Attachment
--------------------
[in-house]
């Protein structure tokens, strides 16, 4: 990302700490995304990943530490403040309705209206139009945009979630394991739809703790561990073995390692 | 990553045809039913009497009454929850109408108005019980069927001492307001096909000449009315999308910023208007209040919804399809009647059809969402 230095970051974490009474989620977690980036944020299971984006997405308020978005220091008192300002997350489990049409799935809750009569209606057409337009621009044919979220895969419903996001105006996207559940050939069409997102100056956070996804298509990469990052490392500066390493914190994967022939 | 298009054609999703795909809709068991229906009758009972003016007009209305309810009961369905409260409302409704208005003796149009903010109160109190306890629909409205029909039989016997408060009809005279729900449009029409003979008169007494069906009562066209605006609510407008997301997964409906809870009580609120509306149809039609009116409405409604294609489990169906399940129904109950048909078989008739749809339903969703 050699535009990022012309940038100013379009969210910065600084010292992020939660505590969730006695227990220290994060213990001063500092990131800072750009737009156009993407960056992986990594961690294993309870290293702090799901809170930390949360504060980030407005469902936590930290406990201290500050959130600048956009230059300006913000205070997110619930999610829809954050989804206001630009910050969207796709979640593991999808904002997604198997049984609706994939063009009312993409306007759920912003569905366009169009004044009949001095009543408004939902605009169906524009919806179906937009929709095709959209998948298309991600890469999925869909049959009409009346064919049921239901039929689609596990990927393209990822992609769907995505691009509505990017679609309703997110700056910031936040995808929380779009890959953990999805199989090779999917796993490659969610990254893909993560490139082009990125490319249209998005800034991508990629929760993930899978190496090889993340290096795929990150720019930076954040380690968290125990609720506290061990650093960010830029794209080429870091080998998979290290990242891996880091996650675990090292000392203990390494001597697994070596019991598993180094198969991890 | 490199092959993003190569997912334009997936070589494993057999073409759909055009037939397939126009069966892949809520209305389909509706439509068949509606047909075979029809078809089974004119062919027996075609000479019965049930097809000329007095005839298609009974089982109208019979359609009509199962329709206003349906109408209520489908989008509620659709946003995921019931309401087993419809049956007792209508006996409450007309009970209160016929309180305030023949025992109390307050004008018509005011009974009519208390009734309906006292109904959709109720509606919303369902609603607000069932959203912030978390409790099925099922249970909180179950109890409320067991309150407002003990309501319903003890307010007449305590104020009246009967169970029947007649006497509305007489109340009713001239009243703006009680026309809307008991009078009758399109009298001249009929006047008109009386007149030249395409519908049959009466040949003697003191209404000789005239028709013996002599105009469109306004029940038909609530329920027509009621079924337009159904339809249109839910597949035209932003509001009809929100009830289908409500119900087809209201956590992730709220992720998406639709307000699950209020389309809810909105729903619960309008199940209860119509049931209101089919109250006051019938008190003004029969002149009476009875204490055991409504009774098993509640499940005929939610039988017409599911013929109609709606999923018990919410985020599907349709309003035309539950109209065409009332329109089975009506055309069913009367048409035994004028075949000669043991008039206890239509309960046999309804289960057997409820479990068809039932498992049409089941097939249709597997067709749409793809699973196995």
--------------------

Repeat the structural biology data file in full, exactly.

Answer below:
[in-house]
């Protein structure tokens, strides 16, 4: 990302700490995304990943530490403040309705209206139009945009979630394991739809703790561990073995390692 | 990553045809039913009497009454929850109408108005019980069927001492307001096909000449009315999308910023208007209040919804399809009647059809969402 230095970051974490009474989620977690980036944020299971984006997405308020978005220091008192300002997350489990049409799935809750009569209606057409337009621009044919979220895969419903996001105006996207559940050939069409997102100056956070996804298509990469990052490392500066390493914190994967022939 | 298009054609999703795909809709068991229906009758009972003016007009209305309810009961369905409260409302409704208005003796149009903010109160109190306890629909409205029909039989016997408060009809005279729900449009029409003979008169007494069906009562066209605006609510407008997301997964409906809870009580609120509306149809039609009116409405409604294609489990169906399940129904109950048909078989008739749809339903969703 050699535009990022012309940038100013379009969210910065600084010292992020939660505590969730006695227990220290994060213990001063500092990131800072750009737009156009993407960056992986990594961690294993309870290293702090799901809170930390949360504060980030407005469902936590930290406990201290500050959130600048956009230059300006913000205070997110619930999610829809954050989804206001630009910050969207796709979640593991999808904002997604198997049984609706994939063009009312993409306007759920912003569905366009169009004044009949001095009543408004939902605009169906524009919806179906937009929709095709959209998948298309991600890469999925869909049959009409009346064919049921239901039929689609596990990927393209990822992609769907995505691009509505990017679609309703997110700056910031936040995808929380779009890959953990999805199989090779999917796993490659969610990254893909993560490139082009990125490319249209998005800034991508990629929760993930899978190496090889993340290096795929990150720019930076954040380690968290125990609720506290061990650093960010830029794209080429870091080998998979290290990242891996880091996650675990090292000392203990390494001597697994070596019991598993180094198969991890 | 490199092959993003190569997912334009997936070589494993057999073409759909055009037939397939126009069966892949809520209305389909509706439509068949509606047909075979029809078809089974004119062919027996075609000479019965049930097809000329007095005839298609009974089982109208019979359609009509199962329709206003349906109408209520489908989008509620659709946003995921019931309401087993419809049956007792209508006996409450007309009970209160016929309180305030023949025992109390307050004008018509005011009974009519208390009734309906006292109904959709109720509606919303369902609603607000069932959203912030978390409790099925099922249970909180179950109890409320067991309150407002003990309501319903003890307010007449305590104020009246009967169970029947007649006497509305007489109340009713001239009243703006009680026309809307008991009078009758399109009298001249009929006047008109009386007149030249395409519908049959009466040949003697003191209404000789005239028709013996002599105009469109306004029940038909609530329920027509009621079924337009159904339809249109839910597949035209932003509001009809929100009830289908409500119900087809209201956590992730709220992720998406639709307000699950209020389309809810909105729903619960309008199940209860119509049931209101089919109250006051019938008190003004029969002149009476009875204490055991409504009774098993509640499940005929939610039988017409599911013929109609709606999923018990919410985020599907349709309003035309539950109209065409009332329109089975009506055309069913009367048409035994004028075949000669043991008039206890239509309960046999309804289960057997409820479990068809039932498992049409089941097939249709597997067709749409793809699973196995």